Mark Cavendish (Deceuninck-QuickStep) may have finished last on the final stage in the Pyrenees at this year’s Tour de France but that mattered little when he finally crossed the line over 32 minutes down on stage 18 winner and race leader Tadej Pogačar (UAE Team Emirates).
All that mattered for Cavendish was that he had made the time cut and survived over the final mountains.
With just three stages left in this year’s race, including the showcase sprint stage into Paris on Sunday, Cavendish has two potential chances to beat Eddy Merckx’s record of 34 Tour stage wins. He already equaled the incredible record earlier in the race and has four stage wins to his name already in this edition of the Tour.
Cavendish survived stage 18 once again by going deep on the climbs and thanks to the support of his teammates, with four Deceuninck-QuickStep riders pacing the sprinter up both the Col du Tourmalet and then the final 13.2km ascent to Luz Ardiden.
Cavendish was put under pressure even before the climbing began when Team BikeExchange attempted to drop him before the intermediate sprint but he finished seven minutes inside the time limit for the stage.
“We could have got through a lot easier than that but we were already finished before the climb because of doing that intermediate sprint. The attacks were going all day on the little uncategorized climbs and we knew that BikeExchange would go on the climb before the intermediate sprint. I burned up so many matches there,” a relieved Cavendish said at the finish.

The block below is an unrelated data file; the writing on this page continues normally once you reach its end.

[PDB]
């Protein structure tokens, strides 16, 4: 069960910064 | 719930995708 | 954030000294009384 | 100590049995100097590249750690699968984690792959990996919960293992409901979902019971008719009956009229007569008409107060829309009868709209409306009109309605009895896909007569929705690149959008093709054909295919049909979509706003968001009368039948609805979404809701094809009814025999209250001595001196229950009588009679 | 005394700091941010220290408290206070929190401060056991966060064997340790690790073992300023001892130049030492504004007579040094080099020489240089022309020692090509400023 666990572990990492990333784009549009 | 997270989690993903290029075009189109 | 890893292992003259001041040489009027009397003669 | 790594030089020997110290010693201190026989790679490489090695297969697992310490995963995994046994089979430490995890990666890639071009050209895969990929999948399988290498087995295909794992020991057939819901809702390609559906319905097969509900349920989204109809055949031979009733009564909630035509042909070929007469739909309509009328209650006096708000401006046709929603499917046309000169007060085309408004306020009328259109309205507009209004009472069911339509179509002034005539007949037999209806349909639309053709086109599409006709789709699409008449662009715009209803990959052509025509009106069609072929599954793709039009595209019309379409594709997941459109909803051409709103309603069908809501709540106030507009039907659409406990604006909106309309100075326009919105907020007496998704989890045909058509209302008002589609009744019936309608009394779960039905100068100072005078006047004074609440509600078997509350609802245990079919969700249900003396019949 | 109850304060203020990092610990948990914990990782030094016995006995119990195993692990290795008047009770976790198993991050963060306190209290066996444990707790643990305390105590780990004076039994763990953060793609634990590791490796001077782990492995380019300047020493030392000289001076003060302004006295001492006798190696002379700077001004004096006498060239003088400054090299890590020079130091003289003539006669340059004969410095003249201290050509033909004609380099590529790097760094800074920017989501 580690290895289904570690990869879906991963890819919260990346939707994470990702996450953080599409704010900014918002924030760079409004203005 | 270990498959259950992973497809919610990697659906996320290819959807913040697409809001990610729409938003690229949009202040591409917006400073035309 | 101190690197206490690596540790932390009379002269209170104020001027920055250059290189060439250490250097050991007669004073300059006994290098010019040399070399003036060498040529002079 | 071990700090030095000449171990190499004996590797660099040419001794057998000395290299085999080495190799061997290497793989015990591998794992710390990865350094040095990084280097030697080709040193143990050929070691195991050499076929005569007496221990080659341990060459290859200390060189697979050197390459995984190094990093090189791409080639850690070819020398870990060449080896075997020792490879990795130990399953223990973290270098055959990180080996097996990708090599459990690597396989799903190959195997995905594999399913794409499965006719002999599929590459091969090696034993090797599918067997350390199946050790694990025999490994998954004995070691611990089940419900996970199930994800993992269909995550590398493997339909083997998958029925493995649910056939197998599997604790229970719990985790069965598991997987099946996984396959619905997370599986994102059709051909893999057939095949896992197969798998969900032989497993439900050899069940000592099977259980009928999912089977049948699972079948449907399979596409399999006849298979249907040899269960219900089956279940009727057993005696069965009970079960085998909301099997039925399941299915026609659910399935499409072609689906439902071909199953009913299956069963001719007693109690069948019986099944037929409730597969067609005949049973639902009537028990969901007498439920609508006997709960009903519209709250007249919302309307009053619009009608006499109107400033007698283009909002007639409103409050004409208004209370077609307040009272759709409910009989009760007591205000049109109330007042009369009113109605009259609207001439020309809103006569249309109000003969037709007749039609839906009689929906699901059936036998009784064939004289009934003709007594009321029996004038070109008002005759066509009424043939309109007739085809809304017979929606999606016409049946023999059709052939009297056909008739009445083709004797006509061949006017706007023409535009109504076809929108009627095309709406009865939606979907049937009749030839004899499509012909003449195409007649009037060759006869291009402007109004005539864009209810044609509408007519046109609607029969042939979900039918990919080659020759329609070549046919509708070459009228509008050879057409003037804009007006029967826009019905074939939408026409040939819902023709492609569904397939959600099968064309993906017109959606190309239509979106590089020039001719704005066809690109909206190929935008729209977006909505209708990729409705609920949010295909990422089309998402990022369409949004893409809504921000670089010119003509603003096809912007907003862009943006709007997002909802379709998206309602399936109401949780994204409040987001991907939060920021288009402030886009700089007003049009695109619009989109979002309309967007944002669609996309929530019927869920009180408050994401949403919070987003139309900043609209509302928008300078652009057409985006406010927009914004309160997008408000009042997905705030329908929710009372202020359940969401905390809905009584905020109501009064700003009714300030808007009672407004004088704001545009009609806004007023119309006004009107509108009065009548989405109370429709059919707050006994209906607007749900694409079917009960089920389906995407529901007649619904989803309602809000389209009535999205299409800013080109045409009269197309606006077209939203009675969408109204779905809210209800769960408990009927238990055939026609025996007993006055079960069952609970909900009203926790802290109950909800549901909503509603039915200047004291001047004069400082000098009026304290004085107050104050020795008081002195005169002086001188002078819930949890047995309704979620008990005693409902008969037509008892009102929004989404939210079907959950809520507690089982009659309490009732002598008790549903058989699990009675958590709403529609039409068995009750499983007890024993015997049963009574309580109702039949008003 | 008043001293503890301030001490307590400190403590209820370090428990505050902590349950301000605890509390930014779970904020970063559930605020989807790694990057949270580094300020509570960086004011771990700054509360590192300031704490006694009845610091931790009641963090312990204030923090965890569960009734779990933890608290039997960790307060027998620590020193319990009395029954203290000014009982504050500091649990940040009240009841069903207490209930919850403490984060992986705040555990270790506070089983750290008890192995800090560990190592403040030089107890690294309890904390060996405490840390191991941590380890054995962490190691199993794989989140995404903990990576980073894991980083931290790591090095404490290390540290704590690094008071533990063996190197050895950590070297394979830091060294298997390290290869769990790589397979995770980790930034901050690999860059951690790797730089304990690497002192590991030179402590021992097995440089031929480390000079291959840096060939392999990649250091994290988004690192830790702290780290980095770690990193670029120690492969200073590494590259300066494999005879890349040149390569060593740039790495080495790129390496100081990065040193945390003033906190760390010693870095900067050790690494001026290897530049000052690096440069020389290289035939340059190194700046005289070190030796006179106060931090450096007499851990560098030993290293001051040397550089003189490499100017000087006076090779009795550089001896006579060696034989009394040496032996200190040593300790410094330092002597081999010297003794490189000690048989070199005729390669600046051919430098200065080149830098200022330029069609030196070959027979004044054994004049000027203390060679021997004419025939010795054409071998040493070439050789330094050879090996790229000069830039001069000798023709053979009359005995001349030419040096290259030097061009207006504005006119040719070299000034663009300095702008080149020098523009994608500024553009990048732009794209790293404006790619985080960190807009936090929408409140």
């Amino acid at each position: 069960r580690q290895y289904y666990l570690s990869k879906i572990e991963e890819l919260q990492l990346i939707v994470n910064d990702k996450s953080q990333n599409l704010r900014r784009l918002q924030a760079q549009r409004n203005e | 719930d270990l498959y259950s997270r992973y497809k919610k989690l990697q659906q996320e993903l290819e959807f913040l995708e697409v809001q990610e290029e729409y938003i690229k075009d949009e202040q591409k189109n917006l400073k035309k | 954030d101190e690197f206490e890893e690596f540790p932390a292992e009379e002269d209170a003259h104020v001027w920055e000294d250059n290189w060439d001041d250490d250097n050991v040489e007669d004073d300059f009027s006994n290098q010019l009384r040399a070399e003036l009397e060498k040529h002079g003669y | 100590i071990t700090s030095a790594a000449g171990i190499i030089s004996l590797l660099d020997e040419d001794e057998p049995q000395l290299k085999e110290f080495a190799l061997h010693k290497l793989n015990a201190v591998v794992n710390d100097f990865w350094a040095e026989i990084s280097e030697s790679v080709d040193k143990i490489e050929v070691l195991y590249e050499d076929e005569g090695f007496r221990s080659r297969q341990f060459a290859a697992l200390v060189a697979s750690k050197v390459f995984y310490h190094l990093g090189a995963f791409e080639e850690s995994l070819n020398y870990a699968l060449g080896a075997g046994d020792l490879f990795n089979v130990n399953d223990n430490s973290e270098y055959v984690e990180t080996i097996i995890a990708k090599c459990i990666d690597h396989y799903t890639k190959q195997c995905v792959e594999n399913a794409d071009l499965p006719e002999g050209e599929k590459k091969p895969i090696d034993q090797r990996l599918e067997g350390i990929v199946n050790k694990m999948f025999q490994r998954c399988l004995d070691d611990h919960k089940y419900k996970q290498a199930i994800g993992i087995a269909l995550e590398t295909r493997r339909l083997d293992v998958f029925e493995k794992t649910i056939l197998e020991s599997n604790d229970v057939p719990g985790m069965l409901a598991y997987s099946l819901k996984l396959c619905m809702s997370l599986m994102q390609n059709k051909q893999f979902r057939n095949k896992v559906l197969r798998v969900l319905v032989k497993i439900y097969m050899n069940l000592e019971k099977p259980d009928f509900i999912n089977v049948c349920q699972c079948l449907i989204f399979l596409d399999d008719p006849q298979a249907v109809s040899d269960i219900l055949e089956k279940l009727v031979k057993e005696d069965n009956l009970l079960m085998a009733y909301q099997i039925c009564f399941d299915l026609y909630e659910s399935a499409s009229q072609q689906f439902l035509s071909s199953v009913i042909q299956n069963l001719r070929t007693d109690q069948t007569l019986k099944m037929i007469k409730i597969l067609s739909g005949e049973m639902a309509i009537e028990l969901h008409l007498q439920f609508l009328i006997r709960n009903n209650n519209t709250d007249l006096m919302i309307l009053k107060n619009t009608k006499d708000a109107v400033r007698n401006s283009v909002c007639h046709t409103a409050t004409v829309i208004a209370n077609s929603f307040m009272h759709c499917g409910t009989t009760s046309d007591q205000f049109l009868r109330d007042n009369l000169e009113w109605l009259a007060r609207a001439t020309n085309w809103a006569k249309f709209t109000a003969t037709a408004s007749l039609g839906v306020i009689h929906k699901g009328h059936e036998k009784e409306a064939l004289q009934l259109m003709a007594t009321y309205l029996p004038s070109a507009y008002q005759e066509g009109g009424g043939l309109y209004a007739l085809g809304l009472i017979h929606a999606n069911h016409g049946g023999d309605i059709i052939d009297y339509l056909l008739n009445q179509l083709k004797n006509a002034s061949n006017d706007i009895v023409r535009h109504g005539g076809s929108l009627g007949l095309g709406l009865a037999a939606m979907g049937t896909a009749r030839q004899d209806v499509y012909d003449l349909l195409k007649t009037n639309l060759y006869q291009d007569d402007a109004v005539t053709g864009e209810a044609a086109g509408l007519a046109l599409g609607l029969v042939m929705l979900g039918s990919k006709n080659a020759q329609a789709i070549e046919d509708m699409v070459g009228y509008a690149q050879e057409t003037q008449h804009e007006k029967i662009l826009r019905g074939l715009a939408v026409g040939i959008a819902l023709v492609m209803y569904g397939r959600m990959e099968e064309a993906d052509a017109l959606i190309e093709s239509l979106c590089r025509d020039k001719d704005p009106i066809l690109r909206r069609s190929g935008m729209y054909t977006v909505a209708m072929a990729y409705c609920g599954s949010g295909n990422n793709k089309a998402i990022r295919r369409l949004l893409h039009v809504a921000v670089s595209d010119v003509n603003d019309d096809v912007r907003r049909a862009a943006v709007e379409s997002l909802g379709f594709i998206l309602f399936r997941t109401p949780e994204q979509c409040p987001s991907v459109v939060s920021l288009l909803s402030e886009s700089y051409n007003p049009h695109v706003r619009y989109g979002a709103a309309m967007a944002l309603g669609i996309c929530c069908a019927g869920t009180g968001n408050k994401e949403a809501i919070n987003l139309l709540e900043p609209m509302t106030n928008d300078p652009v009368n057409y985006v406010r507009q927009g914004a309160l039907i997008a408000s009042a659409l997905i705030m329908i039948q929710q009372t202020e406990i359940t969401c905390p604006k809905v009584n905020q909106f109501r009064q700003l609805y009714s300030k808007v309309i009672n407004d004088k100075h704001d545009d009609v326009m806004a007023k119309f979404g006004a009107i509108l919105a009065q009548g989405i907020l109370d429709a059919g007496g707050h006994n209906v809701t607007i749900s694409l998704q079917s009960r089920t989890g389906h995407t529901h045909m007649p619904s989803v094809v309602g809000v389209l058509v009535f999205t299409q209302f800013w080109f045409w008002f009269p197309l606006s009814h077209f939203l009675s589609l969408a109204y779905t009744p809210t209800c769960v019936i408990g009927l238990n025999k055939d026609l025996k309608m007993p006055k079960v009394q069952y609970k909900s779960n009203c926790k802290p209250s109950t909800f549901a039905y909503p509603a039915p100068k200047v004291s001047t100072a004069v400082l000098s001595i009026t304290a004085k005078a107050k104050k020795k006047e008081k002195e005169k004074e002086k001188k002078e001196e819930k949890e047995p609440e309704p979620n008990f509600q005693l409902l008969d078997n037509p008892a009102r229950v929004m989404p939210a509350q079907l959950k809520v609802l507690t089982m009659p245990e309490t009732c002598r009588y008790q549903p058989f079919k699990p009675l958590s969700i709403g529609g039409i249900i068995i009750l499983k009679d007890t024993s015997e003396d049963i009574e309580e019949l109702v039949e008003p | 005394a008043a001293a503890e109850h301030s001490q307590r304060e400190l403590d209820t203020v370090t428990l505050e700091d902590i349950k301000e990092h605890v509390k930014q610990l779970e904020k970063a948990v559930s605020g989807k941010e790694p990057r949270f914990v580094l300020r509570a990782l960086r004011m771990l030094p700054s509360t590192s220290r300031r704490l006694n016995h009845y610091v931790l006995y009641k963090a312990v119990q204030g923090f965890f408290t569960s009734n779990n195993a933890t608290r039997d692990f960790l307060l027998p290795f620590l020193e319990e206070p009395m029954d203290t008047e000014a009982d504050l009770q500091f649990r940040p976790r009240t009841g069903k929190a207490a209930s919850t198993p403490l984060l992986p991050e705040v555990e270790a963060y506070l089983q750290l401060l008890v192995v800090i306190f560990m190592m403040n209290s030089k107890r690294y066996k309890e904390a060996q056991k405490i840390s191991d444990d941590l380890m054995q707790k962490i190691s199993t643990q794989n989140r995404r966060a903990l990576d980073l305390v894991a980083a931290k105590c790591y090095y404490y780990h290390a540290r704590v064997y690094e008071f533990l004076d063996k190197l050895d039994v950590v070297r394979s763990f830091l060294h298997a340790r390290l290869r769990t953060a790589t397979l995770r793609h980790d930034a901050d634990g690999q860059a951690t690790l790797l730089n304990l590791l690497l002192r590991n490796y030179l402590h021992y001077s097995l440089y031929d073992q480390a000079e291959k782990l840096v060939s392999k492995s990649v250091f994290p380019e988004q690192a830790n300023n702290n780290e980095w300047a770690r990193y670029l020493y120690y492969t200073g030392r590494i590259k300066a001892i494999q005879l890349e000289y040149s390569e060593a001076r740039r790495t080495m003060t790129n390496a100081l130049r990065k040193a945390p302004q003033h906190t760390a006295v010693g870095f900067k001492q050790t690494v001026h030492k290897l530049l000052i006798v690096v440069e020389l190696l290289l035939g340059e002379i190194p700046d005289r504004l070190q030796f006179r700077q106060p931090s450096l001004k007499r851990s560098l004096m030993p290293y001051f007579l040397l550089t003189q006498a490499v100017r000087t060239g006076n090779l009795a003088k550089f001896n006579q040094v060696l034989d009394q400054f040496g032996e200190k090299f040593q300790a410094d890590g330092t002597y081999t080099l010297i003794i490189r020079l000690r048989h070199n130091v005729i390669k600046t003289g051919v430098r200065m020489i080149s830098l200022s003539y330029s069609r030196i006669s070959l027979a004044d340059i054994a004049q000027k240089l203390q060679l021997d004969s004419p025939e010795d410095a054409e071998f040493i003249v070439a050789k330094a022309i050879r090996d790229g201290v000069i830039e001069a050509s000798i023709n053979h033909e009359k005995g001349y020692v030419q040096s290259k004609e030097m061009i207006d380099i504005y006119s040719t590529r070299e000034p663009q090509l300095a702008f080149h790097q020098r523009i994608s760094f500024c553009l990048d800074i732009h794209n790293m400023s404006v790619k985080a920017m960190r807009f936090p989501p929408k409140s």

“We got to the Tourmalet, which is probably my worst climb in the Tour de France. I don’t know how many times we’ve done it, ten times maybe, but even before we got to it, I despise it. I was out the back but the lads were around me and they paced me up to the finish. I’m so grateful. I got a bit emotional there crossing the line, now it seems all the obstacles have gone and I can get to Paris."
Asked about the possibility of Friday's flat stage to Libourne ending in a sprint finish so he can beat Merckx's record, Cavendish said: "I don't know... If there is a sprint, we'll try for it but it's 205km and hard. I'd like my boys to be able to sit in the peloton, they deserve it."
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